Coco Chanel once famously said, “Fashion fades, only style remains the same.” Some things just never lose their cool factor. Certain trends have come and gone in the car world, especially lowriding, but others never get old. Even unmodified, few would argue that a car like the 1965 Buick Riviera looks all that dated. In fact, according to its owner, Rudy Trevino, it even drives like a modern car. When he decided to go all in and turn the car into a lowrider, he wanted something simple and clean. We’d have to say that this ride would have looked just as good on our cover 40 years ago as it does now. It just goes to show you that some things just never age.
Rudy had wanted a Rivi because they’re unique and not the mainstream choice. He had been looking for one for years and found this one in Houston on eBay. It’d come from the second owner and had originally been in New York City. This car was loaded with factory accessories and those old enough to remember would attest that it was really ahead of its time. A speed sensor set at 70 mph goes off when you go beyond that. Other options like an Autronic Eye, tissue dispenser, power windows, power seats, and factory A/C round out the package.
Next step was finding the right shop to take on the project. After meeting the guys from Top Notch Customs at the LOWRIDER Super Show, Rudy and the team hit it off and the choice was made on who’d take on the project. The car retains its factory dual-quad 425 as well as the original transmission and rearend. Some chrome and an aluminum radiator dress it up along with being matched to the body color.
The frame was reinforced, A-arms extended and molded, and everything was powdercoated in preparation for the hydraulic setup. It consists of two Hoppo’s pumps with a floating oil reserve tank, four Delta dumps, four solenoids, four switches, 6-inch front and 12-inch rear cylinders, and four Centennial batteries. ABS disc brakes all around slow down the 14-inch Zeniths.
Badges, door handles, mirrors, and keyholes were shaved off so the House of Kolor Candy Brandywine could be laid down by Louie “Kustom Kandy” Carrillo. Other than that the car retains its stock lines and trim. Joe at California Upholstery did up the double-stitched magnolia-colored leather, same color as a Bentley. Burled wood accents and LED lighting with some billet inserts bring the interior into the modern age with some classy touches. A center console was added and dash changed up a bit to house the relocated Dolphin and Dakota Digital gauges. A Pioneer head unit powers a Kicker subwoofer and Infinity and Pioneer speakers.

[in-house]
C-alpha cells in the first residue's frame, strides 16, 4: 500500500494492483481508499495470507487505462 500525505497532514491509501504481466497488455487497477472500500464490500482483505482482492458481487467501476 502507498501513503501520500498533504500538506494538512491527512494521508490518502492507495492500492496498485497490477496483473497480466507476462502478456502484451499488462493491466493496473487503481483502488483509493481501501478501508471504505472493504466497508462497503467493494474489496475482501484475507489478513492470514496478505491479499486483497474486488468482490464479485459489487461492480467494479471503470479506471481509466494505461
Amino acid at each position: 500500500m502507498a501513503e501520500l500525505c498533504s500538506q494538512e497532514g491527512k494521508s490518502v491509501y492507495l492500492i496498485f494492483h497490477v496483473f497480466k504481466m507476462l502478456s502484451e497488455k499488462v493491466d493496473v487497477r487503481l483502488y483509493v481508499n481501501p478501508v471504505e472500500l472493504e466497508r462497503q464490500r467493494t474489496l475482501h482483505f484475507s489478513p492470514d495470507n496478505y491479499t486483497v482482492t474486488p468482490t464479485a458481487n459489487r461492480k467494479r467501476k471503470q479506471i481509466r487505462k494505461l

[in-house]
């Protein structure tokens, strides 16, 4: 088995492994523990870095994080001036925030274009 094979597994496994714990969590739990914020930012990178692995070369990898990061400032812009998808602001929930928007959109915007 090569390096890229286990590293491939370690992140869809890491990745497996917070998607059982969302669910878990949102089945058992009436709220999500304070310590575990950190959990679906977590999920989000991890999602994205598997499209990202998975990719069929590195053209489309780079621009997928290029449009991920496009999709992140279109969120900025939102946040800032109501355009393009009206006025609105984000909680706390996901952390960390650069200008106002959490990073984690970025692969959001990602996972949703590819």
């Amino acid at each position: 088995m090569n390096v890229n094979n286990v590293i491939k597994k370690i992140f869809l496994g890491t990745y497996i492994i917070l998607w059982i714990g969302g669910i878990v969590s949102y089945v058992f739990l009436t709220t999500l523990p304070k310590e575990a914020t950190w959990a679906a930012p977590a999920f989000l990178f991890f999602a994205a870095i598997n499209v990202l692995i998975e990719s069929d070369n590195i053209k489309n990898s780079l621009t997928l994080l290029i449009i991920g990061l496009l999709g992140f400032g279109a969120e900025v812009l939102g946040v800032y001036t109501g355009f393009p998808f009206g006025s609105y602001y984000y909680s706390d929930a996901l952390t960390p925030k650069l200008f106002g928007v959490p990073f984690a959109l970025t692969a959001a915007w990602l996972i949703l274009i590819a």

Rudy named the car “Highway to Hell” not because he’s an AC/DC fan, but because he thought it’d bring hell to the car shows since it was a departure from the usual Impalas that dominate the scene. Rudy would like to thank Peter and Paul at Top Notch Customs, Pegasus Car Club, and his friend Ary for their help. However you slice it, it’s a heavenly interpretation of a car that isn’t conventional, but looks as good as it did 51 years ago.
1965 Buick Riviera
Rowland Heights, CA
425ci V-8, automatic trans
shaved with House of Kolor Candy Brandywine by Louie “Kustom Kandy” Carrillo
Two Hoppo’s pumps with a floating oil reserve tank, four Delta dumps, four solenoids, four switches, 6-inch front and 12-inch rear cylinders, and four Centennial batteries. ABS disc brakes, frame was reinforced, A-arms extended and molded, and everything was powdercoated
Dakota Digital and Dolphin gauges, upholstery, and custom console by California Upholstery
Pioneer head unit, Infinity 6.5-inch, Pioneer 6x9s, Kicker subwoofer
14×7 Zeniths / Premium Sportway 5.20
Rivi in 1965
The Riviera debuted in 1963. The 1965 version most famously featured clamshell headlights hidden behind the grille pods and taillights relocated to the bumper. A 401ci standard or optional 425ci Wildcat V-8 was offered, the latter of which is called the Gran Sport option, which also featured a 3.42:1 rearend, five-spoke wheels, larger-diameter exhaust, and a three-speed 400 automatic transmission. The wheelbase was 117 inches and weight was approximately 4,200 pounds. A vinyl top was offered as well. Approximately 3,354 Gran Sport editions were built out of 34,586 Rivieras and cost around $4,400 new.